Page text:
Mercantile Trust

'Success isn't driven through being male or female or whether you have a specific qualification or degree'

I fell into the mortgage industry totally by chance. I left school following my A-levels with the prospect of going to university, but I decided that I was done with studying and wanted to get a job and earn some money.

I started my career at First National Bank in a sales administration role, which is where my passion for helping intermediaries began. It was a diverse position which lent itself to helping set up brokers and dealing with case queries and commission payments which, in the main, meant I was always delivering positive news.

I quietly progressed over the years and, through the bank’s acquisition, ending up working for GE Money, which is where I believe my career really started as I took on my first role as a BDM. When I was approached about it, my first response was, “I am not sure I will be any good at it”. Little did I know that it would be a role that I would love. I had the necessary skills and found it came naturally to me and would help shape my future over the coming years: I ended up as a managing director of one of the largest challenger banks in the country.

I’m a great believer in the adage that ‘people buy people’. If you can add value wherever you go and ensure that people’s points of view are taken on board so that they feel listened to, then that’s a good foundation for success.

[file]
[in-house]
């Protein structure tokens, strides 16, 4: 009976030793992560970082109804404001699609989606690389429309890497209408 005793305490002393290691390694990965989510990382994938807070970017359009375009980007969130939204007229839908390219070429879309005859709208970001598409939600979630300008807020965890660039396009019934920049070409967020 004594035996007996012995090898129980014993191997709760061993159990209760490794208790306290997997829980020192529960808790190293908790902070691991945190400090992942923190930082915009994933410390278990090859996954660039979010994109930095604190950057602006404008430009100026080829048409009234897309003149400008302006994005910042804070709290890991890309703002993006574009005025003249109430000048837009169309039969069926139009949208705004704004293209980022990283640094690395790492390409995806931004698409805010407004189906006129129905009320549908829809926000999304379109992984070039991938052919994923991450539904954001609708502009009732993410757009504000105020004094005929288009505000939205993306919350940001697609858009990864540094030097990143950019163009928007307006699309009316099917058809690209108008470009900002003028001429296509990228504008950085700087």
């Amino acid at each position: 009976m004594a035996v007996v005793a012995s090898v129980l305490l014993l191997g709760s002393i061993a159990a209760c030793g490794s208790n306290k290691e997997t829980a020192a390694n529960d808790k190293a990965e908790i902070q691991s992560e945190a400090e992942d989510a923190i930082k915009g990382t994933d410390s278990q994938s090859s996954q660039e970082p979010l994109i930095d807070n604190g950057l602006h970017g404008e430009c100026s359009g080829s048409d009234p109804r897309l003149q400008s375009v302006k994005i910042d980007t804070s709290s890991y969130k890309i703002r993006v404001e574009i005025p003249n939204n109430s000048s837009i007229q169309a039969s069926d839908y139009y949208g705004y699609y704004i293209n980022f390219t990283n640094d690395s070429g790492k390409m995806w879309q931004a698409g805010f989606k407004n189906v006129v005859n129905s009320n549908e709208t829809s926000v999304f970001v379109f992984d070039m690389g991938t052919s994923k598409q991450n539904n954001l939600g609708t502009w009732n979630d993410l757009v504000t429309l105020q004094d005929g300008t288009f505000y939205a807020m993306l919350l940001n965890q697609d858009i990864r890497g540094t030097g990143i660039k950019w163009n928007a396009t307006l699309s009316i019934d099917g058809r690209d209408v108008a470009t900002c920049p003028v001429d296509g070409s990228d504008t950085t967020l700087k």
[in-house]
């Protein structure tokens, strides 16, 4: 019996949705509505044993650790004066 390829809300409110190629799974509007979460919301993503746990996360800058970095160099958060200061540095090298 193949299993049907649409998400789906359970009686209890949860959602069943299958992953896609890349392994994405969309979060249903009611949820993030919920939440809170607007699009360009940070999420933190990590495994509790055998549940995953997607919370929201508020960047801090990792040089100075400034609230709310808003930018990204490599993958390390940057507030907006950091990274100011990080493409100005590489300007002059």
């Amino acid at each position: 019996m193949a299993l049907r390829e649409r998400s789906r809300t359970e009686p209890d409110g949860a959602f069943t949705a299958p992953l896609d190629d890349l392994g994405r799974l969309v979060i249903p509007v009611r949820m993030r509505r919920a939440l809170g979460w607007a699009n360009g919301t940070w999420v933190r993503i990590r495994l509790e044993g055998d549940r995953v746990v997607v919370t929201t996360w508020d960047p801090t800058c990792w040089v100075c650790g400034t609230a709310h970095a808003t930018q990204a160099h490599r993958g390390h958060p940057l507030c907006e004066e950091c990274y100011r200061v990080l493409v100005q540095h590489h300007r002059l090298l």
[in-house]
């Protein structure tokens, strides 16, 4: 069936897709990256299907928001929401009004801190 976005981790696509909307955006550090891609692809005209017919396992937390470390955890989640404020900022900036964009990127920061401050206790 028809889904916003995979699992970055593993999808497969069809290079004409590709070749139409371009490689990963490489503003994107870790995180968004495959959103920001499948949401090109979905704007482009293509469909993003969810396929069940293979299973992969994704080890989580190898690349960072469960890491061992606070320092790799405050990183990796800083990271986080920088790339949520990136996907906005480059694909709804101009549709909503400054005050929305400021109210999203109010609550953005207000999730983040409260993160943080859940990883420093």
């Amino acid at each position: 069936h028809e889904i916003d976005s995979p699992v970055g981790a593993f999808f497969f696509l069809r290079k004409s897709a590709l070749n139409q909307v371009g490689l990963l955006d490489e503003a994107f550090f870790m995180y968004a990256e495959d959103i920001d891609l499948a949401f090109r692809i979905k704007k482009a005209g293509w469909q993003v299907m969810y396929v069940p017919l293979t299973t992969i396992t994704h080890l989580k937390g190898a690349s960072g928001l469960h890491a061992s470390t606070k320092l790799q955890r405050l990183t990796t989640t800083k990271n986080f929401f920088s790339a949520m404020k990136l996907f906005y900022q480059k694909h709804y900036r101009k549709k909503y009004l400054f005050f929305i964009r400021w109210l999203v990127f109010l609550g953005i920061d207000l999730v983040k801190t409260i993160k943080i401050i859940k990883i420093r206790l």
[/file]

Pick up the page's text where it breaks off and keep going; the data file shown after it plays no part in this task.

I recently read something written by a CEO which made perfect sense — that promotions are often given to those that made an impression some time ago. It made me realise how important it is to leave a positive impact with anyone that you meet.

The main hurdles for me were my age and how I spoke. I vividly remember being challenged over my accent and took it as a personal attack on my personality. I turned this around to be my biggest strength — it actually gave me the fire in my belly to prove the individual wrong! I did this time and time again and, with the support of my amazing team, saw the lender I was working for become the biggest in the market at the time.

I feel that the market has made significant changes and, what was primarily a male-dominant market, is less so now. There are many women who hold senior positions at businesses, and boards are more diverse today than they have ever been.

The industry should be proud of the changes it has made and continues to make, and I would certainly encourage anyone thinking of working in the specialist market to do so. It’s a fast-paced and progressive sector which makes it exciting but, at times, brutal — so you need to be thick skinned. However, if you have a passion for making a difference and a personality that shines even on the darkest of days, then you will do exceptionally well. 

Success isn’t driven through being male or female or whether you have a specific qualification or degree; the latter helps of course, but life/work experience also has a value. Success is driven by ambition of the individual. If they continue to try and will get back up when they fall, treat people as they want to be treated, and have a real passion for making a difference, then they will succeed.

Are you a woman in the financial services industry keen to get your voice heard? Contact [email protected] - we would love to chat!

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